When I say “creating,” I mean more than just simply creating content on a whim. A sound content marketing strategy will follow a strict editorial calendar. Use platforms like Google Sheets to log fields such as draft date, publish date, title, keyword focus, content type, author, and URL.
When building out an editorial calendar, be sure to keep seasonality and key themes in mind.
For example, if you’re working with a lawn equipment company, you might want to focus on snow removal topics in the winter and gardening in the spring. The editorial calendar will allow you and your team to visualize the entire strategy from a high level and prepare for what’s upcoming.
When it comes time to create the content, be sure to keep the audience in mind and determine what type of action you want the reader to take when they get to the end.
Is the content intended to drive traffic? Social shares? Goal completion (contact us, request a quote, etc.)? The type of action you want the reader to take will dictate the tone, style, and structure of the post.
My colleague, Derek, wrote in a recent post, “The “SEO value proposition” of social media is that you get your message out to communities and individuals entrenched in an innovative online environment. You become a part of the community that understands online relationships, and that community brings forth new connections, networks, and inbound link opportunities.”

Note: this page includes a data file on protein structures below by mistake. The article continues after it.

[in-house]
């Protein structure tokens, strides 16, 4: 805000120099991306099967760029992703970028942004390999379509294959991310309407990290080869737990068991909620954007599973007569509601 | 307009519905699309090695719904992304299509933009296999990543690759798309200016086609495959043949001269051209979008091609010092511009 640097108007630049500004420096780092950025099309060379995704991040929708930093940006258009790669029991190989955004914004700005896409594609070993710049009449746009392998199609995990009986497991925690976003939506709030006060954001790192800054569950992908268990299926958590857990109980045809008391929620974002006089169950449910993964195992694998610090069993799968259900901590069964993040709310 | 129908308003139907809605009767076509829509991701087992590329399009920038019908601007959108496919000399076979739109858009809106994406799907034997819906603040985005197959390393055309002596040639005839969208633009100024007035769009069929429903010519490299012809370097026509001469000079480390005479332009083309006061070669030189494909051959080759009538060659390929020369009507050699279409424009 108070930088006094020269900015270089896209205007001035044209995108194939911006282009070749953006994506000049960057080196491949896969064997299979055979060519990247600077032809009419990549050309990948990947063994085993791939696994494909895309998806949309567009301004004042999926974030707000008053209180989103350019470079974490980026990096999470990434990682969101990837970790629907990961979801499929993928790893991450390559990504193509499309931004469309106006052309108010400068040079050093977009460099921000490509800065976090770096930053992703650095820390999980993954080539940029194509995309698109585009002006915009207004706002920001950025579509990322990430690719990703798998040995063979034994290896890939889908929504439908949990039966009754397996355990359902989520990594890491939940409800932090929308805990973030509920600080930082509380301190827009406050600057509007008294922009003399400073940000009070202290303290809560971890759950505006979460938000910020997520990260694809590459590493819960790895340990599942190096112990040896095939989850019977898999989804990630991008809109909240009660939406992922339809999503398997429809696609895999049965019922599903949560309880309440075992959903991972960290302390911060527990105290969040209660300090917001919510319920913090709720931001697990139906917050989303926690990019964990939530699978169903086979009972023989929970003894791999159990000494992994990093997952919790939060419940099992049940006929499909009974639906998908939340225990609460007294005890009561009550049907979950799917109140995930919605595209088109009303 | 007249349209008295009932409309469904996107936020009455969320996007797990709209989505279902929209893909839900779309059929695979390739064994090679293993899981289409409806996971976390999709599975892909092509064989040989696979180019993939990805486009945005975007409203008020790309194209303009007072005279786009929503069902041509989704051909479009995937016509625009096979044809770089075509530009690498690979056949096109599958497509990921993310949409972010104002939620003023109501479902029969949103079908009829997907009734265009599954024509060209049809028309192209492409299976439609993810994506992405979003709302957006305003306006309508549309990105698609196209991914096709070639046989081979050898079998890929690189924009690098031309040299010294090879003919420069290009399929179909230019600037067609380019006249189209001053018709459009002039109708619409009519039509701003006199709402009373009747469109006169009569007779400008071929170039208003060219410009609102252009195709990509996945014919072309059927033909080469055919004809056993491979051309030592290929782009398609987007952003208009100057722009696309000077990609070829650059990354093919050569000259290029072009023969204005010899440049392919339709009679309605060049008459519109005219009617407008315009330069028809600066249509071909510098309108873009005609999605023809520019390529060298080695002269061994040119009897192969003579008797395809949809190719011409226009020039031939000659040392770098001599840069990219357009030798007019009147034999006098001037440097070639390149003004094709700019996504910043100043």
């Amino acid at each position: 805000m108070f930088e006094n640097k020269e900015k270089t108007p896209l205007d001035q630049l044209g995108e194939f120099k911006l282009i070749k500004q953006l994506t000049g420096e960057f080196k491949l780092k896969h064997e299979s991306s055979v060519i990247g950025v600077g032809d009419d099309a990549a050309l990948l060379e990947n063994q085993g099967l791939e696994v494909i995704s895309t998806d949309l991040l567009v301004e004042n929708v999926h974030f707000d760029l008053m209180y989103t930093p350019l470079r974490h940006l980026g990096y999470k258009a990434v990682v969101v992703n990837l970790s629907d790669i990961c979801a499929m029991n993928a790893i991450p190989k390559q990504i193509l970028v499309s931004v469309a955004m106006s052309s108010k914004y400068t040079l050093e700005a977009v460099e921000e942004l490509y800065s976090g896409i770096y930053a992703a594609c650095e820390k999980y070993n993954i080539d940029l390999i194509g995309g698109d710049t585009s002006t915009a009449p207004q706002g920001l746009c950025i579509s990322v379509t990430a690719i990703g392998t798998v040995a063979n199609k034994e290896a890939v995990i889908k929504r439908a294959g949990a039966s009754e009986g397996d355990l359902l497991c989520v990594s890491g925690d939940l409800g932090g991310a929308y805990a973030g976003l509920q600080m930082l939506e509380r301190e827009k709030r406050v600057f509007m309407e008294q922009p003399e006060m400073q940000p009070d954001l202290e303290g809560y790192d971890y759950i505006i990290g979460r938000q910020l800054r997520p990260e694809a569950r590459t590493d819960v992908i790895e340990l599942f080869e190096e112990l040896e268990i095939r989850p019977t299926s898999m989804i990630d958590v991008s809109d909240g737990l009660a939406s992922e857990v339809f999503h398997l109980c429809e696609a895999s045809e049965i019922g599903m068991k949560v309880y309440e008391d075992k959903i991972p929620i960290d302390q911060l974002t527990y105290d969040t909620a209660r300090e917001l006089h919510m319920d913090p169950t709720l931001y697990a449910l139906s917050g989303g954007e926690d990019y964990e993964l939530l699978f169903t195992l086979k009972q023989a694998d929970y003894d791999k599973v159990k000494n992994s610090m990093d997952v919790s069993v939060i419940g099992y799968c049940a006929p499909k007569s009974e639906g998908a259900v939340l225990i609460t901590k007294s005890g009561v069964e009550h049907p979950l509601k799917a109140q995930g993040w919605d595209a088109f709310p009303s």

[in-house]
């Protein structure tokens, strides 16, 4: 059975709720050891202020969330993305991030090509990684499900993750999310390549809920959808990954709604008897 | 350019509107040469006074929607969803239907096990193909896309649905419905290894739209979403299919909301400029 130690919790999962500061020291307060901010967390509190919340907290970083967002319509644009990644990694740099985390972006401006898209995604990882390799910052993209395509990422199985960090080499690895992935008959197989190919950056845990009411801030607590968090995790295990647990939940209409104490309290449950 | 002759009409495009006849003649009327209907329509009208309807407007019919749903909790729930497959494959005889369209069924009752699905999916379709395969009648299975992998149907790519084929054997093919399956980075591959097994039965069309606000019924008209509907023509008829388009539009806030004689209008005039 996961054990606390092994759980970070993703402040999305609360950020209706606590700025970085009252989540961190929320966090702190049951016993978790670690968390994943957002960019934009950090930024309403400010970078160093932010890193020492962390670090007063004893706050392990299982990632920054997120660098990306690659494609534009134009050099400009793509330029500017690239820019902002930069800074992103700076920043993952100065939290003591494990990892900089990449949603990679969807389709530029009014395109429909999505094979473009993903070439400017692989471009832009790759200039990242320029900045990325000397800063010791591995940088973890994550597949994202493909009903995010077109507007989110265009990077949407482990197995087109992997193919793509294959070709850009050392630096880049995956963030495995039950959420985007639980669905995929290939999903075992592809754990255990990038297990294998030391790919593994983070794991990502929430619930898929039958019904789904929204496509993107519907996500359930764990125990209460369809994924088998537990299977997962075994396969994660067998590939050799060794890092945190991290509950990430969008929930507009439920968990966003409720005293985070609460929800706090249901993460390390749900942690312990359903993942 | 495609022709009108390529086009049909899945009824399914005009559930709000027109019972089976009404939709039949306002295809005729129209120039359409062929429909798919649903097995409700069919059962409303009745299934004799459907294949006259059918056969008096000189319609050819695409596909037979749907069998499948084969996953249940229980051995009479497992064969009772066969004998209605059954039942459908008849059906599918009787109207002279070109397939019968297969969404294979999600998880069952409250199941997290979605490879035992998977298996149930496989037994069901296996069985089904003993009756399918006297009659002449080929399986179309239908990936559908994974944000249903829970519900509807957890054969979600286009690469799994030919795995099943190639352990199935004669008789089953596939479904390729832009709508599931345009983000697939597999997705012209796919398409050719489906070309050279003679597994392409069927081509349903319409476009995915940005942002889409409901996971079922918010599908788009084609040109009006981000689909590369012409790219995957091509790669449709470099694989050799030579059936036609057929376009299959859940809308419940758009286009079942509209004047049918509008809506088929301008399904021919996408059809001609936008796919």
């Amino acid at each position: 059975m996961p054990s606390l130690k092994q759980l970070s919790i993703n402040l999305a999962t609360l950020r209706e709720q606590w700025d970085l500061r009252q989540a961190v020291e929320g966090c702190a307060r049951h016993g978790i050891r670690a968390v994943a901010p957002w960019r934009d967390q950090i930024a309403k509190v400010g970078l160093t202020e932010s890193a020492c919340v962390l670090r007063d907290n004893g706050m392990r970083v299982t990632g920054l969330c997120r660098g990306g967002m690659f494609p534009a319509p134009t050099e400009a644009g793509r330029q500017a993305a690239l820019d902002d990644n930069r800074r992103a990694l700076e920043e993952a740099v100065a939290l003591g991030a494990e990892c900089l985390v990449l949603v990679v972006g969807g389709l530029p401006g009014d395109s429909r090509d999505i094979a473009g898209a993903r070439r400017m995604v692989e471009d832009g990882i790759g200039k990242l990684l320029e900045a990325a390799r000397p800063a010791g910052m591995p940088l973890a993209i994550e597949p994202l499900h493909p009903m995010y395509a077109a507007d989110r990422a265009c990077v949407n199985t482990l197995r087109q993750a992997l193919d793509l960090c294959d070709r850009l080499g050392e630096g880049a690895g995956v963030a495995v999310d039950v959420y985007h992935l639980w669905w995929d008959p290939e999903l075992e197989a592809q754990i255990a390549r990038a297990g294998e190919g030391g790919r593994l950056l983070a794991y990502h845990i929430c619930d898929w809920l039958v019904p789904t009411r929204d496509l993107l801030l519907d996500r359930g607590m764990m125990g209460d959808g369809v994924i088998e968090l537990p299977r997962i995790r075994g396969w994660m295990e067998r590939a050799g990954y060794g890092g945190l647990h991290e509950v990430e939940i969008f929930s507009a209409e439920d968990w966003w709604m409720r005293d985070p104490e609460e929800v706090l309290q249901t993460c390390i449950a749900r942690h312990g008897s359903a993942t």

While content marketers may have a separate individual or team of individuals responsible for the corporate social media strategy, they must work with them to ensure the content’s potential is being maximized. Further, individual team members across the organization should build up their social media profiles and share organizational content to grow their following and heighten brand awareness across their networks.
For most creative types, like myself, I thought entering a career with a writing focus would allow me to escape from numbers altogether. However, I’ve learned over the years that numbers can be a content marketer’s best friend.
It’s essential to track the performance of content (like views, clicks, time on site, shares, conversions, etc.) to identify what’s working and what isn’t. Some of my favorite tools to use for reporting on content efforts include Google Analytics, SEMrush, and BuzzSumo.
Reporting is critical to staying in line with the KPIs (mentioned earlier) and identifying new opportunities for success in the future.
The content marketing lifecycle never stops. Just because we hit “publish,” the strategy is not over or completed.
Leverage any and all feedback and data you can get your hands on to adjust the strategy, removing what hasn’t worked, and doing more of what has.
Next time you hear the question, “What does a content marketer do?” think about mentioning some of the above responsibilities. Content marketing is more than just writing. Spread the word.
Want to learn more about what a content marketer does, or have some defining qualities to add of your own? Get the conversation started by dropping a line in the comments section or connecting with me on Twitter!